2021 Fortinet Championship Round 3 Buys & Fades: Maverick McNealy Will Be Caught
Meg Oliphant/Getty Images. Pictured: Maverick McNealy.
In Round 2 of the Fortinet Championship, Maverick McNealy raced out to a two-shot lead by shooting a lights-out 64 (-8). He played his last six holes at -6 to give him a two-shot cushion over Beau Hossler and Mito Pereira who sit at -10.
The course toughened up in the afternoon with the wind in the 14 MPH range, and the Poa greens got pretty firm and bumpy late in the day. If that theme continues on the weekend, there could be some opportunities for chasers who are playing earlier in the day to get back in this tournament.
Let’s take a look at the strokes gained data from Round 2 to identify three buys and three fades for Round 3.
Strokes Gained Explanation
Strokes Gained can give golf bettors, DFS players and fans way more detail on how a golfer is truly played by measuring each shot in relation to the rest of the field.
Using the millions of data points it collects, the TOUR calculates how many shots on average it takes a player to get the ball in the hole from every distance and situation. If a player beats those averages, he’s gaining strokes on the field.
Every situation in golf is different. Strokes Gained measures how players perform relative to the situation.
In this piece, we’ll touch on a variety of Strokes Gained metrics:
- Strokes Gained: Off-the-Tee
- Strokes Gained: Approach
- Strokes Gained: Around-the-Green
- Strokes Gained: Putting
- Strokes Gained: Ball-Striking (which is Off-the-Tee + Approach)
- Strokes Gained: Tee-to-Green (which is Ball-Striking + Around-the-Green)
In general, ball-striking and tee-to-green are the most stable long term, while putting is more prone to volatility.
You can often find live-betting advantages by identifying golfers who are hitting the ball well, but just not getting putts to drop. Likewise, players with high SG: Putting numbers may regress moving forward.
Round 3 Buys
Mito Pereira : Of the three golfers currently double-digits under par, the Chilean, Mito Pereira, looks to be the most steady with his ball-striking. Through two rounds, he is second in Strokes Gained: Tee to Green, as well second in Strokes Gained: Ball-Striking.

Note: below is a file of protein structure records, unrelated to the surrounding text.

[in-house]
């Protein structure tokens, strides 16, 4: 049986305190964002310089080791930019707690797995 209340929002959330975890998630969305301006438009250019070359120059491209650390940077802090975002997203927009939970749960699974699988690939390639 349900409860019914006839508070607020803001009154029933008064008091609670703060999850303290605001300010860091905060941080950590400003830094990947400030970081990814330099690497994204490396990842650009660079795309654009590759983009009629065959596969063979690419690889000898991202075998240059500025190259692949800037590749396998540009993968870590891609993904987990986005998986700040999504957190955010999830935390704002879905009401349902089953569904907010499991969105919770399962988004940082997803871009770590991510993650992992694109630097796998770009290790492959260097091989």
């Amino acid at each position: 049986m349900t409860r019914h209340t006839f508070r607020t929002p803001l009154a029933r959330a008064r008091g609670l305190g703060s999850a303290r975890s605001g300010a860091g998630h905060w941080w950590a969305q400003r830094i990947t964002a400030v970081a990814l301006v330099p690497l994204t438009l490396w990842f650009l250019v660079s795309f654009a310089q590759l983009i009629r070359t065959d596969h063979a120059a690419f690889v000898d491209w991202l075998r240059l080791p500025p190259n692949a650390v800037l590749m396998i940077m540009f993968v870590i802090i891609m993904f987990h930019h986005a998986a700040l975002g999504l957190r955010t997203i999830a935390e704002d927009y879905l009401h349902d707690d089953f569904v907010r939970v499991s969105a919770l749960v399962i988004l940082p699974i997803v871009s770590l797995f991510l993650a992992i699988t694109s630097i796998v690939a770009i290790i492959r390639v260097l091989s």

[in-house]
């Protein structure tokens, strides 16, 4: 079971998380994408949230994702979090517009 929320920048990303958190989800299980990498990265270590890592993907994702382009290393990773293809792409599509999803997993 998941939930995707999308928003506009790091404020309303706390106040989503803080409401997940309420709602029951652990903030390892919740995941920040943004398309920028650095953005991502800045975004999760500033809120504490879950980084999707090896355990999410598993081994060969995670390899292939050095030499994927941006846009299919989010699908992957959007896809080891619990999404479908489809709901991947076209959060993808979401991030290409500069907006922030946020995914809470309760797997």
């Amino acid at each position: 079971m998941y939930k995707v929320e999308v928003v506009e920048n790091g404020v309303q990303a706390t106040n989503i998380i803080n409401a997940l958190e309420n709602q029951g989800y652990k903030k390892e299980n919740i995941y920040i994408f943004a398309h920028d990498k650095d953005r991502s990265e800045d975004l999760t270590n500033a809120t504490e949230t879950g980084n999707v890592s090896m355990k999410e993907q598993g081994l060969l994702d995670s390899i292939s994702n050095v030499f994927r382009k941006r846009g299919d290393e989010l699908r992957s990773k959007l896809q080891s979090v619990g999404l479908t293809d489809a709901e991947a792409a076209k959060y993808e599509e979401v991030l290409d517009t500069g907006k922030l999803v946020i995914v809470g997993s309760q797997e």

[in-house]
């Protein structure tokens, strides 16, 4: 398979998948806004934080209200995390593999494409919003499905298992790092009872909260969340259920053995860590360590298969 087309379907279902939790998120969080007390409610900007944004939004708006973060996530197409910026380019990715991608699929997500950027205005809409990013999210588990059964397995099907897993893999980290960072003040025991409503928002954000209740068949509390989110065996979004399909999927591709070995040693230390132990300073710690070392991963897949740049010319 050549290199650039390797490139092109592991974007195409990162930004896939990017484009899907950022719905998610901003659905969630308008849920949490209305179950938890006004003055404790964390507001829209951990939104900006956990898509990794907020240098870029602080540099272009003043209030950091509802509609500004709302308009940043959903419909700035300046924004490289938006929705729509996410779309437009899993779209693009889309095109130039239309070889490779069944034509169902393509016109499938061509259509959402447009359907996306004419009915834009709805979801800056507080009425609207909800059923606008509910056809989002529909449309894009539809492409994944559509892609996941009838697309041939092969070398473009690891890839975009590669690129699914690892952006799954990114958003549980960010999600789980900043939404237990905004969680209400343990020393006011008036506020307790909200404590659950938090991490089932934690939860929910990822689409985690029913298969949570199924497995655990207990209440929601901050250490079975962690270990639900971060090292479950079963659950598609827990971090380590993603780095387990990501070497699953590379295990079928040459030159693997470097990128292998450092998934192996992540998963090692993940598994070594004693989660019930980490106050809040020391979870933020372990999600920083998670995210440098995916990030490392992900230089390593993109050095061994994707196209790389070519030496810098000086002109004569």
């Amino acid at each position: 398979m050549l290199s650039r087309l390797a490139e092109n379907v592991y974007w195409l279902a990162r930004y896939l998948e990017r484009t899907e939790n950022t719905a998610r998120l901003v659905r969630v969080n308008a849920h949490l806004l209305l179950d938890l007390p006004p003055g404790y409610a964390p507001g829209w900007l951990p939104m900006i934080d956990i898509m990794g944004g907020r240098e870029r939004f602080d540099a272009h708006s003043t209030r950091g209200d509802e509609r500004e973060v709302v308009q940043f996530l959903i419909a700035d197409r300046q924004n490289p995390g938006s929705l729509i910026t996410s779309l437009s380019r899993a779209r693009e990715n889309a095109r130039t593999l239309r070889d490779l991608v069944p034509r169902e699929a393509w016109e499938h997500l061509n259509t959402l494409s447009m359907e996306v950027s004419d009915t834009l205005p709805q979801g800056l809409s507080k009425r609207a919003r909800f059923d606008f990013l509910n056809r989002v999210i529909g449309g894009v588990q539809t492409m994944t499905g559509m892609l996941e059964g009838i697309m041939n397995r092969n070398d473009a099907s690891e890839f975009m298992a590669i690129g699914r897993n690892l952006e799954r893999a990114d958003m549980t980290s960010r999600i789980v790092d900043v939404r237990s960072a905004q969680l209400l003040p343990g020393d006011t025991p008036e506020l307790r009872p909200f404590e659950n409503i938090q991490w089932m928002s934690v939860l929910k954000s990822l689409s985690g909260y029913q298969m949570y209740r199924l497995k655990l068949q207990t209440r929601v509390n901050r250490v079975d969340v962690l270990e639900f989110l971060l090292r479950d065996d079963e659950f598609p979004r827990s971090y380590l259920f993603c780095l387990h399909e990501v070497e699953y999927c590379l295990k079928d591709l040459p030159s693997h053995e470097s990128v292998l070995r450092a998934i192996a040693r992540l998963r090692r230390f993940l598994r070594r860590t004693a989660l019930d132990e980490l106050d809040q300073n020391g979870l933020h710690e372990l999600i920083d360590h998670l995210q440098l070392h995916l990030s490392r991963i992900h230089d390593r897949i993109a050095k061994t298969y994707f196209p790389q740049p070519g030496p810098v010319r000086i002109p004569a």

Mito has shown he has what it takes to win events, as he won three Korn Ferry Tour events in less than two years. With no established elite players currently lurking at the top of the leaderboard, the 26-year-old should have some confidence going into the weekend.
C.T. Pan: Pan sits at -5 in a tie for 24th through the first two rounds of the tournament. After sifting through his stats for the first two rounds, it feels as though Pan is playing the type golf that could get him in the mix come Sunday. He is gaining 3.5 strokes on approach which ranks seventh in the field.
The part of his game that has held Pan back so far this week is his around-the-green play. He is losing 1.9 strokes in the category, despite being a strong around-the-green player throughout his career (+0.3). It is likely that his short game will improve over the weekend which should create a path for him to make a move if the plus ball-striking continues.
Hideki Matsuyama: Matsuyama was one of my buys prior to Round 2, and he did nothing to make me second guess that on Friday. He is still putting rather poorly but is gaining 5.0 strokes from tee to green which is top 10 in the field thus far. A lack of big names on the leaderboard makes Deki the biggest looming threat for the group of unproven players.
Round 3 Fades
Maverick McNealy: I am going directly to the top of the leaderboard for the first fade of the weekend. McNealy has been playing some great golf, but he has absolutely had a lot of luck on his side throughout the first two rounds. He has been chipping in from all over the place and is gaining an unsustainable 5.1 strokes around the green on the field.
While his 64 (-8) on Friday was an extremely impressive round of golf, following up the (tied) low round of the day is always a tall task on the PGA TOUR. McNealy also gets the last tee time on Saturday, so if we see a repeat of Friday’s conditions he may be dealing with a much different course than he was when he went low on Friday morning.
Beau Hossler: Maverick McNealy’s low round of the day on Friday was matched by the Texas product Beau Hossler. Hossler sits in second place in large part due to his excellent putting, where he has led the field thus far gaining 6.3 strokes on the greens.
To put it simply, I don’t believe this is a player than can contend this weekend. Beau was once a promising prospect, but he has been far too inconsistent for far too long to have any faith that he can string two more great rounds together. I expect Hossler to fade out of contention beginning with his late tee time on Saturday.
Phil Mickelson: Phil was one of my fades for Round 2, and admittedly it didn’t pan out the way I expected. Lefty put together a solid round, shooting a 69 (-3), enabling him to stick around and play the weekend. However, despite the good score in round two I didn’t see anything from Phil to change my mind on how he will play the rest of the week.
He was extremely average in terms of ball-striking and gained almost two strokes putting the second round alone. He also had some pretty wide misses both off the tee and on his long iron shots. It isn’t a surprise that Phil was able to get himself out of trouble and let his short game bail him out, but it’s not something I would count on to continue as we head into moving day.